Make Career Choices Easier With This Journaling Exercise
I’m the most indecisive person you’ll meet. I have trouble figuring what to eat, which book to read, and if I’m buying a new pair of shoes it will take me months to decide.
So when it comes to career, I’ve been the most indecisive person anyone in my social group has known. Ask any of my friends and family and they’ll tell you how tired they are of hearing me discuss all my ideas of what I might pursue.
With this struggle came anxiety. Because while I was in the decision phase, I was losing time. Time I could have spent becoming a master at my career.
A lot of the advice I read told me to just decide. I was told that successful people jump right in and pay no mind to failure. Successful people use their gut whereas I was using my head. Whether this was true or not, this advice didn’t make taking action any easier.
Decisions, Decisions . . .
During the deciding phase there’s a number of things happening. In our minds we’re trying to simulate what the experience will be like. We’re trying to figure out the next steps and predict how our future selves will feel. That’s a lot of stuff going on in your head.
When we try and think our way through all our decisions, we end up in a cycle that will leave us frustrated and anxious.
Finally out of the deciding phase
At some point I stumbled upon an exercise that broke me out of this cycle. It was inspired by the Stoic idea that one should live out their fears in order to overcome them. This makes complete sense, because there is no running away from your fears. You can ignore them on the surface, but deep down they’re driving our decisions (or indecisions).
Most advice people give never covers the points that the exercise will. It will save you time because within 15 minutes you’ll have an idea of what to do next. And doing it will be much easier.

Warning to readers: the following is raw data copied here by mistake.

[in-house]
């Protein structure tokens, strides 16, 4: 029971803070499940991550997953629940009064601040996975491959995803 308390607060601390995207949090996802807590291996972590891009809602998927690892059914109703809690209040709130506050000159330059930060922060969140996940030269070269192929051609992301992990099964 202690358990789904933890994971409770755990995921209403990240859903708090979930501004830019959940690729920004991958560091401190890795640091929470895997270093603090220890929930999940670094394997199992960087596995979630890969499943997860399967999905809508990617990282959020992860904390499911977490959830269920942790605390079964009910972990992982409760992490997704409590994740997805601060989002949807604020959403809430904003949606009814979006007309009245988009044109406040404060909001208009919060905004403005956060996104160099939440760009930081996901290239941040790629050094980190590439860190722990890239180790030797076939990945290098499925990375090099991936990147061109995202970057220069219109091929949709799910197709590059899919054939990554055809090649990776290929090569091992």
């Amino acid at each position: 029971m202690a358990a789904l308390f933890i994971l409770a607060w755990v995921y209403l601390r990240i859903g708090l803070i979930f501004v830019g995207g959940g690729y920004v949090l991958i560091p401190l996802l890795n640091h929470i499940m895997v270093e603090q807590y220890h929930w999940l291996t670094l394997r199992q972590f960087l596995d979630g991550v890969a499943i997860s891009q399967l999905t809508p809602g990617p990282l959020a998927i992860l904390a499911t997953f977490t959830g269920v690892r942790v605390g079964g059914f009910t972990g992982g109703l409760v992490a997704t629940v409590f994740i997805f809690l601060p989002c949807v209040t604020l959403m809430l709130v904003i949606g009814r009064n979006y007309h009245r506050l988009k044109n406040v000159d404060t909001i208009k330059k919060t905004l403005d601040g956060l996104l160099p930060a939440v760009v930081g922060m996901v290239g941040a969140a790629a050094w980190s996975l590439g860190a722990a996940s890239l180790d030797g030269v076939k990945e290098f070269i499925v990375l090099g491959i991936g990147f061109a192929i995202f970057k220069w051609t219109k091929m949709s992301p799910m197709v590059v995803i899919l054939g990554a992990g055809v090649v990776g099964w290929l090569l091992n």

The exercise is called Fear Setting. I came across it in The 4-Hour Workweek by Tim Ferriss.
I was originally going to go through the exercise with you here but I realized Ferriss has the exercise on his blog and as the creator he will be able to explain it better than I can. To start the exercise, go here. (The exercise is at the very bottom of the blog article and has 7 numbered questions.)
My Experience With Fear Setting
What I’ll provide is my experience with the fear setting exercise. I took a picture of my journal where I first did the exercise in 2017. You’ll also notice that my version was a little different—I may have pulled it from a different source or just read it wrong. Regardless, it was helpful to say the least.
As you can see I was trying to decide if I should try to go into the medical field as a physician assistant or into teaching. I had substitute taught in the past but my bachelors degree was in Kinesiology, so I was considering the medical field. I did the fear setting exercise for each path.
You’ll see that I actually didn’t fill out the entirety of the teaching section, I think as I was writing I realized I wanted to try the medical route.
I ended up seeing what the medical field was like by getting a job as a medical scribe in an emergency room. A couple months in I realized it wasn't for me, and it took me another four months to change jobs again.
Zig Zigler always said that fear is actually an acronym. False Evidence Appearing Real. And the Fear Setting exercise helps us see the “evidence” for what is truly is—anxiety about an event that if it were to occur, it wouldn’t be as catastrophic as we think.
This exercise is recommended for pretty much any decision you’re trying to make: should you travel the world, change jobs, enter into a relationship, go to a bootcamp, move states—anything.
After doing the exercise you'll be much more clear on the actual risks to reward, and you'll have a plan for the worst-case scenario (which usually isn't as bad as we think).
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